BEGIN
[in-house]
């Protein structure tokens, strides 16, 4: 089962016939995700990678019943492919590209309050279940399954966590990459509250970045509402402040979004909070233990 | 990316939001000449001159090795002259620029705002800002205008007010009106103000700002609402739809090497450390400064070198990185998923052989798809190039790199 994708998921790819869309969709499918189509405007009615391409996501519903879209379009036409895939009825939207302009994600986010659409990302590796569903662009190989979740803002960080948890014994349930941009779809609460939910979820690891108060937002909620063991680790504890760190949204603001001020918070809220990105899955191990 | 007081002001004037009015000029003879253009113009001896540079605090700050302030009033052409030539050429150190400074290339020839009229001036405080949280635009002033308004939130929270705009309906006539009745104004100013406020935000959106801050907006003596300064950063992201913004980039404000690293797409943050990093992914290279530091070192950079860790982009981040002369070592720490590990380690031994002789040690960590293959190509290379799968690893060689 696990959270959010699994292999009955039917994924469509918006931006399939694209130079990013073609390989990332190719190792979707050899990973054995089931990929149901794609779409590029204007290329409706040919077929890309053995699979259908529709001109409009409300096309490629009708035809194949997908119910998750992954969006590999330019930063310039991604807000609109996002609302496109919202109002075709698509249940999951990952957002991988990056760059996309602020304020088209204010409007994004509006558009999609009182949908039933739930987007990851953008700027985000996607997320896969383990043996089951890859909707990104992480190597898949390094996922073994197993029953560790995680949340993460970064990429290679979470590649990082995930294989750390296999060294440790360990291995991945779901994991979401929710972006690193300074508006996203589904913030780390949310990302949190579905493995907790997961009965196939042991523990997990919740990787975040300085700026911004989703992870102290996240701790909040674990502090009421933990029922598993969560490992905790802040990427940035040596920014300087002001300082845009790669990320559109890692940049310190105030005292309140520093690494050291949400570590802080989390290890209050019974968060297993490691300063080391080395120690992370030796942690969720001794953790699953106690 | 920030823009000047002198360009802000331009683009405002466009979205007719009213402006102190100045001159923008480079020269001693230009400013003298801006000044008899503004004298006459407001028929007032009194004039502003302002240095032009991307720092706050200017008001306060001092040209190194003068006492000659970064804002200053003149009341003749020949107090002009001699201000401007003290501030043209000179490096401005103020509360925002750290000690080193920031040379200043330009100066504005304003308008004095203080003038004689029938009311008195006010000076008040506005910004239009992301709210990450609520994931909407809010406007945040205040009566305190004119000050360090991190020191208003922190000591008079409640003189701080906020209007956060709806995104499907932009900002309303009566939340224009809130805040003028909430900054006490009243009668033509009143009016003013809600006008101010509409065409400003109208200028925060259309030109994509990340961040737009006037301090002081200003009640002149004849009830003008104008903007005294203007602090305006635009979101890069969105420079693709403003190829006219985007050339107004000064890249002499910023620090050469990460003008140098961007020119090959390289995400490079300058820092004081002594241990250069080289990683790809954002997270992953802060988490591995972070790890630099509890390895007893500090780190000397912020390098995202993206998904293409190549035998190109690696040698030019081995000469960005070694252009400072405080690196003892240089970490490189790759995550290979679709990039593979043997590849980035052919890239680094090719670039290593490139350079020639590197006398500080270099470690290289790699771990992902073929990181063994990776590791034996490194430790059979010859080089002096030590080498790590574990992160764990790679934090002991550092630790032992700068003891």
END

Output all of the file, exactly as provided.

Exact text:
[in-house]
């Protein structure tokens, strides 16, 4: 089962016939995700990678019943492919590209309050279940399954966590990459509250970045509402402040979004909070233990 | 990316939001000449001159090795002259620029705002800002205008007010009106103000700002609402739809090497450390400064070198990185998923052989798809190039790199 994708998921790819869309969709499918189509405007009615391409996501519903879209379009036409895939009825939207302009994600986010659409990302590796569903662009190989979740803002960080948890014994349930941009779809609460939910979820690891108060937002909620063991680790504890760190949204603001001020918070809220990105899955191990 | 007081002001004037009015000029003879253009113009001896540079605090700050302030009033052409030539050429150190400074290339020839009229001036405080949280635009002033308004939130929270705009309906006539009745104004100013406020935000959106801050907006003596300064950063992201913004980039404000690293797409943050990093992914290279530091070192950079860790982009981040002369070592720490590990380690031994002789040690960590293959190509290379799968690893060689 696990959270959010699994292999009955039917994924469509918006931006399939694209130079990013073609390989990332190719190792979707050899990973054995089931990929149901794609779409590029204007290329409706040919077929890309053995699979259908529709001109409009409300096309490629009708035809194949997908119910998750992954969006590999330019930063310039991604807000609109996002609302496109919202109002075709698509249940999951990952957002991988990056760059996309602020304020088209204010409007994004509006558009999609009182949908039933739930987007990851953008700027985000996607997320896969383990043996089951890859909707990104992480190597898949390094996922073994197993029953560790995680949340993460970064990429290679979470590649990082995930294989750390296999060294440790360990291995991945779901994991979401929710972006690193300074508006996203589904913030780390949310990302949190579905493995907790997961009965196939042991523990997990919740990787975040300085700026911004989703992870102290996240701790909040674990502090009421933990029922598993969560490992905790802040990427940035040596920014300087002001300082845009790669990320559109890692940049310190105030005292309140520093690494050291949400570590802080989390290890209050019974968060297993490691300063080391080395120690992370030796942690969720001794953790699953106690 | 920030823009000047002198360009802000331009683009405002466009979205007719009213402006102190100045001159923008480079020269001693230009400013003298801006000044008899503004004298006459407001028929007032009194004039502003302002240095032009991307720092706050200017008001306060001092040209190194003068006492000659970064804002200053003149009341003749020949107090002009001699201000401007003290501030043209000179490096401005103020509360925002750290000690080193920031040379200043330009100066504005304003308008004095203080003038004689029938009311008195006010000076008040506005910004239009992301709210990450609520994931909407809010406007945040205040009566305190004119000050360090991190020191208003922190000591008079409640003189701080906020209007956060709806995104499907932009900002309303009566939340224009809130805040003028909430900054006490009243009668033509009143009016003013809600006008101010509409065409400003109208200028925060259309030109994509990340961040737009006037301090002081200003009640002149004849009830003008104008903007005294203007602090305006635009979101890069969105420079693709403003190829006219985007050339107004000064890249002499910023620090050469990460003008140098961007020119090959390289995400490079300058820092004081002594241990250069080289990683790809954002997270992953802060988490591995972070790890630099509890390895007893500090780190000397912020390098995202993206998904293409190549035998190109690696040698030019081995000469960005070694252009400072405080690196003892240089970490490189790759995550290979679709990039593979043997590849980035052919890239680094090719670039290593490139350079020639590197006398500080270099470690290289790699771990992902073929990181063994990776590791034996490194430790059979010859080089002096030590080498790590574990992160764990790679934090002991550092630790032992700068003891």